Updated: Apr 12, 2021
I never thought I would be there.
It was 2016. I was sitting in a dimly lit room across from a therapist - again. Unlike my previous sessions, I felt it was time to unpack the pain, bitterness, and anger that had been building up inside. I was about to explode. 2015 was the worst year of my life.
The father of my sister's three children murdered her.
After listening to my story about my sister and other hardships I had faced, my therapist, with a very heavy heart yet assured demeanor, uttered four words that changed my life, "Trauma is not normal."
I sat there for what seemed like forever, trying to process what she had said. And then it hit me. I was normalizing my deep sorrow as being a part of the Black experience: You deal with it. You suck it up and move the fuck on. Ther is no time to show weakness. At least, that's what I thought.
My therapist went on to say that it was okay to feel and express emotion. Allowing ourselves to grieve was how the body healed itself. It is how we become strong. It was in that instance that I gave my self permission to ball uncontrollably.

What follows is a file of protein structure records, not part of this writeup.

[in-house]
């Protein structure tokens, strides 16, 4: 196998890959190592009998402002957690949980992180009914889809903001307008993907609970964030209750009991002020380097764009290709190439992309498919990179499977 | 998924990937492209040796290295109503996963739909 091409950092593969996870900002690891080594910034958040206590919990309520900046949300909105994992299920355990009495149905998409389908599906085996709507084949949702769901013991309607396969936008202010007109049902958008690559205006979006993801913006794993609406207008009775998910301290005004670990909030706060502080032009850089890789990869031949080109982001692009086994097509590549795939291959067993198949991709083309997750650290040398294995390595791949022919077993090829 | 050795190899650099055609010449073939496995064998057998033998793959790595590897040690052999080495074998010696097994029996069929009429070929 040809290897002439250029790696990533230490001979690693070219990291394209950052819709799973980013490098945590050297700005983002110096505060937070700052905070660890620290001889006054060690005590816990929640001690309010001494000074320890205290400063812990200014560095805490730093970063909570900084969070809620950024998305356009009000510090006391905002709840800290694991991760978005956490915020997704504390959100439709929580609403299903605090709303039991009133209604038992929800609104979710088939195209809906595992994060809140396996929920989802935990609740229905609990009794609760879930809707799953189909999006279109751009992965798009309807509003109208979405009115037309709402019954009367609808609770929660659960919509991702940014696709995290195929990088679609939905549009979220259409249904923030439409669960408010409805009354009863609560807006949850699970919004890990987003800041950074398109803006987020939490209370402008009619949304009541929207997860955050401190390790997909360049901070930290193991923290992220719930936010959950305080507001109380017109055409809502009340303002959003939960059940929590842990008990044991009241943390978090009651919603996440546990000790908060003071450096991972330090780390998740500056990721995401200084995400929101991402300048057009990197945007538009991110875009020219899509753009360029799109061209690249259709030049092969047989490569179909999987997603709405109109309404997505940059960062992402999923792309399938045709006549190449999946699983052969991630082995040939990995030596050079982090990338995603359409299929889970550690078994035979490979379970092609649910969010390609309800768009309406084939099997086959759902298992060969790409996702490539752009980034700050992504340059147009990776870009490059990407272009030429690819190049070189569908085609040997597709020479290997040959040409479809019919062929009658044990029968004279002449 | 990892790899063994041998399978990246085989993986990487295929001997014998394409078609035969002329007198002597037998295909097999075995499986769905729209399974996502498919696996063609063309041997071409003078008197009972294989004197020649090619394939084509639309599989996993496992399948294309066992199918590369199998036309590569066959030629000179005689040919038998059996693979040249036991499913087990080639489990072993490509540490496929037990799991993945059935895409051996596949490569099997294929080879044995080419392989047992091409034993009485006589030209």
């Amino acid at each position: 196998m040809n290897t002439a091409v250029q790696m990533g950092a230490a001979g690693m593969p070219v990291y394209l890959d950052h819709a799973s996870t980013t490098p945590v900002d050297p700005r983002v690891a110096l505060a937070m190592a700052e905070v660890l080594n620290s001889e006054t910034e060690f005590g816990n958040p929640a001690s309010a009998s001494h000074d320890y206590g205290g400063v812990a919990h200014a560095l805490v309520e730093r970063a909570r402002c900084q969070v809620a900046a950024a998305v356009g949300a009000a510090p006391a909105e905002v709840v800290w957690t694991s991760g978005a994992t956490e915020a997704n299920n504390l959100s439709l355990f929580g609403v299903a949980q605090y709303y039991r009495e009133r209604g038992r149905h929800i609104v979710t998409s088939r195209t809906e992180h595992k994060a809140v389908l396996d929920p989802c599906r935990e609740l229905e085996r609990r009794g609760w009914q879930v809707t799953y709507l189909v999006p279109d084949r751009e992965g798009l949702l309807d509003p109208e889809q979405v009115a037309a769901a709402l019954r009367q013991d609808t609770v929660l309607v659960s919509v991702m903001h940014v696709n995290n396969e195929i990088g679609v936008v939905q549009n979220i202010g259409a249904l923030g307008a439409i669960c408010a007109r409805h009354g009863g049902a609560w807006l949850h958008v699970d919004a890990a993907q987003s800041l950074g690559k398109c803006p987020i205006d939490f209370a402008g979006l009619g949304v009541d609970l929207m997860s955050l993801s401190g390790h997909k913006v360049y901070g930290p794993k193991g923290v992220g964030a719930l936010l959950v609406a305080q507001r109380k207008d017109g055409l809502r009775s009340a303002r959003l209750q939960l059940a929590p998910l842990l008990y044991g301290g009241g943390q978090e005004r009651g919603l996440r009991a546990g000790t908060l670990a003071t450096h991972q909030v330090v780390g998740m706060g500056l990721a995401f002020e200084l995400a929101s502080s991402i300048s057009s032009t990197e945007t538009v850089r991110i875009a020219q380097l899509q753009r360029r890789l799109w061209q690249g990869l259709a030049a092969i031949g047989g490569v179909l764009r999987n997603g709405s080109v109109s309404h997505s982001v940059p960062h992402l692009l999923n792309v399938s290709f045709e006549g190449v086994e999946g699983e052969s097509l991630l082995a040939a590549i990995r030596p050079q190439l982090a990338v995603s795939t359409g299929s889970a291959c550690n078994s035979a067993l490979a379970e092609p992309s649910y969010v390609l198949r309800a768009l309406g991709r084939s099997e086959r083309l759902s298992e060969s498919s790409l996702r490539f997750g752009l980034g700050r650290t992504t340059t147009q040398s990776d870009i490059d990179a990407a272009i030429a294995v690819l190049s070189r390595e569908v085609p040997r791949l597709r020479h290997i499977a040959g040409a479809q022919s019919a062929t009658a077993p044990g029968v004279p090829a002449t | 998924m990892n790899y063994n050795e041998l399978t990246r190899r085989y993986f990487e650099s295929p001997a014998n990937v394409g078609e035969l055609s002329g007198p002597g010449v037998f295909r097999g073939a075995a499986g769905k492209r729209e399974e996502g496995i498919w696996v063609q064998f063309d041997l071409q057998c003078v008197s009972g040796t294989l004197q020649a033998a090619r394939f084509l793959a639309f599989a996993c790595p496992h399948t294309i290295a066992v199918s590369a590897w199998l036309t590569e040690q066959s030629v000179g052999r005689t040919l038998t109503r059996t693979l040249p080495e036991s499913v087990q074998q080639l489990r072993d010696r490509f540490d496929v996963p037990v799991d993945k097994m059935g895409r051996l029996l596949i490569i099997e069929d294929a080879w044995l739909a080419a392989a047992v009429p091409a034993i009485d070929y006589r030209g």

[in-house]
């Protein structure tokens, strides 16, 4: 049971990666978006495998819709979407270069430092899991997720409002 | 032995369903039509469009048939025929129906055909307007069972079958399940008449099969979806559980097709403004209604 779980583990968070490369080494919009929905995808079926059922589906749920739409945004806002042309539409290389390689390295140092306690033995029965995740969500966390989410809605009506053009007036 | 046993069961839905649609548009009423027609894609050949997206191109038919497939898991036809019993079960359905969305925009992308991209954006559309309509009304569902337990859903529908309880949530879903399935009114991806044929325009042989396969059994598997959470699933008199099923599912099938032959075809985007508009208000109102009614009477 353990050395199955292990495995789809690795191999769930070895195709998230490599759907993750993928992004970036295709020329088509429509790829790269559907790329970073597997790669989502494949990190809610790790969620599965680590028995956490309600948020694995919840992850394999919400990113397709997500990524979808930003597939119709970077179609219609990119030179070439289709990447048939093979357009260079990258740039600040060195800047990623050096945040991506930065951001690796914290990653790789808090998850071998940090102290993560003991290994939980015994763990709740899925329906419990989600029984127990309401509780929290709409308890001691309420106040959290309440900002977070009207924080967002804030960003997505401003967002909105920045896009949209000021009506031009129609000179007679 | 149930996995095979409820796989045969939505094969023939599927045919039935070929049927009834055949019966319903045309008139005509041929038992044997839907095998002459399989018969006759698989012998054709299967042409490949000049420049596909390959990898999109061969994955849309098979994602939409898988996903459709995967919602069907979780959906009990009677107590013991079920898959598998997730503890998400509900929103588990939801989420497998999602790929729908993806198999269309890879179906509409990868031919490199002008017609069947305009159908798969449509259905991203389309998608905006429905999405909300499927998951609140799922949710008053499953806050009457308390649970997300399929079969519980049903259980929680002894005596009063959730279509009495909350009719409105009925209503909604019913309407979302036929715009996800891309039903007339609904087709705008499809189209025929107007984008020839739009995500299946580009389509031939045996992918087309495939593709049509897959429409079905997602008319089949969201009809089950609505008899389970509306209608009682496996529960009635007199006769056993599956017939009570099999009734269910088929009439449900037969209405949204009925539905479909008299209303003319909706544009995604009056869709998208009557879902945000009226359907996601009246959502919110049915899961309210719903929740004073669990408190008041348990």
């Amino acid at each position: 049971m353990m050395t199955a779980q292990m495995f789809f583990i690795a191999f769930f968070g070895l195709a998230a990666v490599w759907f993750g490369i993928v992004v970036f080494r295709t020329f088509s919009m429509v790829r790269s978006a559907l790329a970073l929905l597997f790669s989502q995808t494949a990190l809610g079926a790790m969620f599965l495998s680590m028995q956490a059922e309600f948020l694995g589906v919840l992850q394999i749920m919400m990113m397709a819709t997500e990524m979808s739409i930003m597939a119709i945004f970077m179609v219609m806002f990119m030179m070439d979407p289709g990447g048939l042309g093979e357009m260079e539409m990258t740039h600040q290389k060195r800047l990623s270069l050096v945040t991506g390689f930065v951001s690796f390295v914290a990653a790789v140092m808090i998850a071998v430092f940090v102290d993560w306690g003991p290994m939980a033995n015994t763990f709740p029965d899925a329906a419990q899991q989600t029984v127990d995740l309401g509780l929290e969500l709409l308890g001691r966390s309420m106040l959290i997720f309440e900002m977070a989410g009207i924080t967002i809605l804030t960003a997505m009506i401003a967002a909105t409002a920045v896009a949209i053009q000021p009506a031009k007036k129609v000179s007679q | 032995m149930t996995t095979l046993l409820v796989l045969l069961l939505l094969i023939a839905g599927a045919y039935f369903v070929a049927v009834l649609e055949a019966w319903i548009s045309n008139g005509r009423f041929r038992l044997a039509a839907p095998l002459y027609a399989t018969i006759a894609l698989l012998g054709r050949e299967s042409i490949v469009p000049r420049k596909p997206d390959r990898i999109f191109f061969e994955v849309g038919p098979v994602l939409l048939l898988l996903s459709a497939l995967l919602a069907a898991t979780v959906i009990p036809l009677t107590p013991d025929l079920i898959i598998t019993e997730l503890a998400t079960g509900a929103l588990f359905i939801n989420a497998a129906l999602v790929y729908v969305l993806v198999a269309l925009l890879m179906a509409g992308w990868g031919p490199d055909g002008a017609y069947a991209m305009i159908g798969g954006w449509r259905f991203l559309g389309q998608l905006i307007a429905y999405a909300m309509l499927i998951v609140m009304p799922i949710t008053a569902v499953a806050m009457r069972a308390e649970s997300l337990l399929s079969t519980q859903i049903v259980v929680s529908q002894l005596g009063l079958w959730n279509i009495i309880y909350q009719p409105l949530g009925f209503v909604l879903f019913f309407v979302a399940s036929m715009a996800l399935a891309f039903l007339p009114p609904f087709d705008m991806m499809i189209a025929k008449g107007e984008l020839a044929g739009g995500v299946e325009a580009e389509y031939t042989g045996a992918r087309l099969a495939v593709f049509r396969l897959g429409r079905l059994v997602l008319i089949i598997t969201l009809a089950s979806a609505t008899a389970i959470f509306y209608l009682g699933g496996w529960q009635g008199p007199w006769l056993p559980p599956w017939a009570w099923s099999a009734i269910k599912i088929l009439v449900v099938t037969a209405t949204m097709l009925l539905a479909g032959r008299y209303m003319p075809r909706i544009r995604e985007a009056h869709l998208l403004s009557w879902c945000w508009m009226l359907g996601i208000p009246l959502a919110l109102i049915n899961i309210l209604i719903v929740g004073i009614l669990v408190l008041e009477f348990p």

I will never forget that session. It gave me the courage to acknowledge my emotions, to authentically feel my emotions, and how not to accept certain harsh realities as the norm. If we accept our circumstances as the norm, we learn how to dance with them instead of vying for another dance partner altogether. Honestly, I don't want to do the Toosie slide with someone who can't dance.
So, how does my story intersect with money? It starts with a question: What have you accepted as a standard relationship with money that is actually dysfunctional and rooted in financial trauma?
Are you dancing with a mindset that will perpetuate your current situation or improve it?
Believe it or not, there is an industry of financial professionals called financial therapists that can help you unpack, reorganize, and commit to achieving the life you desire.
Sometimes the optimal financial strategy has nothing to do with more financial information. Sometimes it is rooted in intimately understanding our thoughts and emotional responses to the world around us - past, present, and future.
If you, like I once did, struggle with processing your emotions, please consider seeking a therapist (https://therapyforblackmen.org/) or financial therapist (https://www.financialtherapyassociation.org/find-a-ft). Having the capacity to be emotionally vulnerable is the real stunt.
Trauma is not normal.